Charles Lynch

Charles Edgeworth Cagney Lynch (22 October 1906 – 15 September 1984) was an Irish pianist who premiered works by several important 20th-century composers.Charles Lynch was born in Parkgariff, County Cork, Ireland. His father was a British army colonel and his mother came from a well-known Cork business dynasty, the Suttons. Novelist Maria Edgeworth was a direct ancestor.[1] While Lynch was still a young boy, the family moved to Greenock in western Scotland and it was there, at the Tontine Hotel, that the young pianist gave his first public recital at the age of nine.[2] When he was fifteen, he won a scholarship to the Royal Academy of Music, London, where he studied under York Bowen and, later, Egon Petri.Lynch became a popular recitalist in London during the 1920s and 1930s. He gave the first performance in England of Rachmaninoff's Piano Sonata No. 2 in B flat minor, having been coached beforehand by the composer.[2] Sir Arnold Bax's Fourth Piano Sonata (1932) is dedicated to the 26-year-old Lynch,[2] whom Bax later described as "Ireland's most imaginative pianist".[1] In addition to concert recitals he broadcast regularly with the BBC and in 1937 acted as assistant to Sir Thomas Beecham at Covent Garden.[1] Lynch was the Ballet Rambert's pianist for many years, having helped Marie Rambert form the company.[1]
Return to Ireland

A pacifist, Lynch returned to Ireland following the outbreak of World War II, where he became the country's premier concert pianist.[2] During this phase of his career he premiered a number of works by leading Irish composers, including Brian Boydell's Sonata for Cello and Piano (1945) and Sean Ó Riada's Nomos No. 4 (1959).[3] Lynch also performed in the world première of English composer Ernest John Moeran's Cello Sonata in A minor, given in Dublin in May 1947. He was joined by the composer's wife, cellist Peers Coetmore.[4]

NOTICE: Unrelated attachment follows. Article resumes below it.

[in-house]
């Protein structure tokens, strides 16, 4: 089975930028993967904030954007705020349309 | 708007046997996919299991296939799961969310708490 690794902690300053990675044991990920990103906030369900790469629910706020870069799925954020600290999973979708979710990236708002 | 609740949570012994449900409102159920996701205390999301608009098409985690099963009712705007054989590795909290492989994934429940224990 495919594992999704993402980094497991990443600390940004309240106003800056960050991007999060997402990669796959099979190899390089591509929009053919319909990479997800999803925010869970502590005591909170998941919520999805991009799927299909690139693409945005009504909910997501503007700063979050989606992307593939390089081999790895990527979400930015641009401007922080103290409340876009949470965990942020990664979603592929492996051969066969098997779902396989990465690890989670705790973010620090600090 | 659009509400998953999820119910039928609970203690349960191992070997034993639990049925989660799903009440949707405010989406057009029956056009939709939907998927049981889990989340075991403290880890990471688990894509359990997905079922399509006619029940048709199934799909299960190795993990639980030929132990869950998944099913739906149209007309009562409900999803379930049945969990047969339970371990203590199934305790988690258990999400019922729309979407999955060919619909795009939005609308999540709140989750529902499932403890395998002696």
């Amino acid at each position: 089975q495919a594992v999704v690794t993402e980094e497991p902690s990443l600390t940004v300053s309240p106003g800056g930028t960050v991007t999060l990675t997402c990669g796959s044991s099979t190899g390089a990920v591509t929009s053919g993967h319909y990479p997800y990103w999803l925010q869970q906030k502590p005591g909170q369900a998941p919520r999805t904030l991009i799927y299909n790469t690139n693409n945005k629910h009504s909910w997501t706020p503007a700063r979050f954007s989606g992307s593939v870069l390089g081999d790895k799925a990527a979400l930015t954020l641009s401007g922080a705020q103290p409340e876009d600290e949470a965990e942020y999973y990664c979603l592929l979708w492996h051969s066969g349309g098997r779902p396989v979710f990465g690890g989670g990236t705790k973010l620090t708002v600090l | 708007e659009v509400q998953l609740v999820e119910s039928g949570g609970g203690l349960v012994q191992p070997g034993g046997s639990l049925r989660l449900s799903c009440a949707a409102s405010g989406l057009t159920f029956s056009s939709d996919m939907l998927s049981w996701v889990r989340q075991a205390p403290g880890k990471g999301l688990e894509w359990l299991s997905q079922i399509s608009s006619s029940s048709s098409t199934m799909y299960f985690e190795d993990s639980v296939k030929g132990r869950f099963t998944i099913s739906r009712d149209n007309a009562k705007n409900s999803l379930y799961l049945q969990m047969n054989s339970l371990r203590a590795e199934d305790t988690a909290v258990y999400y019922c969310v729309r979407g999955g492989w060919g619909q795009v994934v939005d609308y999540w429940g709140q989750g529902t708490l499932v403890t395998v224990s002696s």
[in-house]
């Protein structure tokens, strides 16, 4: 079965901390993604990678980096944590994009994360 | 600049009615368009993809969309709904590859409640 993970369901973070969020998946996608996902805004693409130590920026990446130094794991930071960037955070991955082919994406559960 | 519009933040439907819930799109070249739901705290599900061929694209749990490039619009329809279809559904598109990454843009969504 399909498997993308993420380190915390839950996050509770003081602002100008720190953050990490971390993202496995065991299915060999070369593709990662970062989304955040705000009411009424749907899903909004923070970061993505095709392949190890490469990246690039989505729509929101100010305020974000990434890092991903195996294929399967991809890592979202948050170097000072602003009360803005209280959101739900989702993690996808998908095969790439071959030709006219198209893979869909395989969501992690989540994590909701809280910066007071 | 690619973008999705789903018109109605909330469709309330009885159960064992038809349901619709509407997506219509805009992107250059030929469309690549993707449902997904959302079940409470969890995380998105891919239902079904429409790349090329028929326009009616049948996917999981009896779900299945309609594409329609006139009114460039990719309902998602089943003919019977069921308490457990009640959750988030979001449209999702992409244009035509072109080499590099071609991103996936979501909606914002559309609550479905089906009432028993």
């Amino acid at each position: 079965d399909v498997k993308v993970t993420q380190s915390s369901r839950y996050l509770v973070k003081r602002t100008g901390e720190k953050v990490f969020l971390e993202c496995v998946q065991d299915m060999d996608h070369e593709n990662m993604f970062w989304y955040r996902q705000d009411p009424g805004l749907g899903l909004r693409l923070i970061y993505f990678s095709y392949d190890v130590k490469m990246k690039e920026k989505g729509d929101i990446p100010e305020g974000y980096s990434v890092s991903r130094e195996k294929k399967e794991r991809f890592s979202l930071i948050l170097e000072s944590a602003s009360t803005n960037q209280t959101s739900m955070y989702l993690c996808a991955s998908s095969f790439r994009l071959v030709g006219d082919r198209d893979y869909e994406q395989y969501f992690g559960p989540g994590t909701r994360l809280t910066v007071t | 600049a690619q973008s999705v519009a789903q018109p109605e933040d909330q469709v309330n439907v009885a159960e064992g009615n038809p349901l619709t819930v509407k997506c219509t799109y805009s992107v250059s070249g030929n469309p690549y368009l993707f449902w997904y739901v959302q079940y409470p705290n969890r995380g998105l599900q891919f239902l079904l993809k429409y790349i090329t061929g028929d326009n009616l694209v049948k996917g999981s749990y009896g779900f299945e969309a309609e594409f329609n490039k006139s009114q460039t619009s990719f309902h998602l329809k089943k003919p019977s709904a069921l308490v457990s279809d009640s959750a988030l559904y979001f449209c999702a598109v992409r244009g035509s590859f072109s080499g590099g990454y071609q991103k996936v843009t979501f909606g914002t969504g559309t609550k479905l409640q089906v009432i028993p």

In February 1971 at Trinity College, Dublin, he played the entire set of Liszt's transcriptions of Beethoven's symphonies over four successive Saturday evenings. The Irish Times critic, Charles Acton, paid tribute to Lynch's achievement:

"It is doubtful if Liszt himself ever played them as a series. Since his day, individual virtuosi have played individual symphonies but it is possible that Charles Lynch is the first person who has played all of them as a public series - and all in four weeks. On that score we may be in the presence of a historical event. We are certainly in the presence of a quite tremendous physical, mental, emotional, and intellectual feat."[5]

Lynch continued to give public recitals throughout Ireland until shortly before his death at the age of 77. He also lectured in music at University College, Cork[6] and gave masterclasses at the Cork School of Music.[2] In 1982, Lynch received a doctorate in music from the National University of Ireland.[1]

Lynch's technique was remarkable for the stillness with which he sat, making the most difficult of music seem almost technically unremarkable. His recorded legacy is small, but includes music by Samuel Barber, Moeran's Violin Sonata (with Geraldine O'Grady, violin) as well as music by Irish composers such as Aloys Fleischmann.
Final years

Towards the end of his life he lived in very reduced circumstances. He died in Cork at St. Finbarr's Hospital and was buried near Sir Arnold Bax in St. Finbarrs Cemetery, Glasheen Road, Cork.


Charles Lynch Discography Tracks


NIR 001 Charles Lynch Piano Vol. 1(LP, Album) NIRC NIR 001 Ireland 1971 Sell This Version
LEAF 7007 Charles Lynch, Geraldine O'Grady Charles Lynch, Geraldine O'Grady - Moeran & Ferguson Sonatas.(LP, Album) EMI Green Label LEAF 7007 Ireland 1975 Sell This Version
SM55 Charles Lynch Sixty Years Of Music.(LP, Album, Mono) Sound News Studios SM55 UK 1975 Sell This Version
6392 027 Charles Lynch The Charles Lynch Collection (LP, Album) Philips 6392 027 Ireland 1979 Sell This Version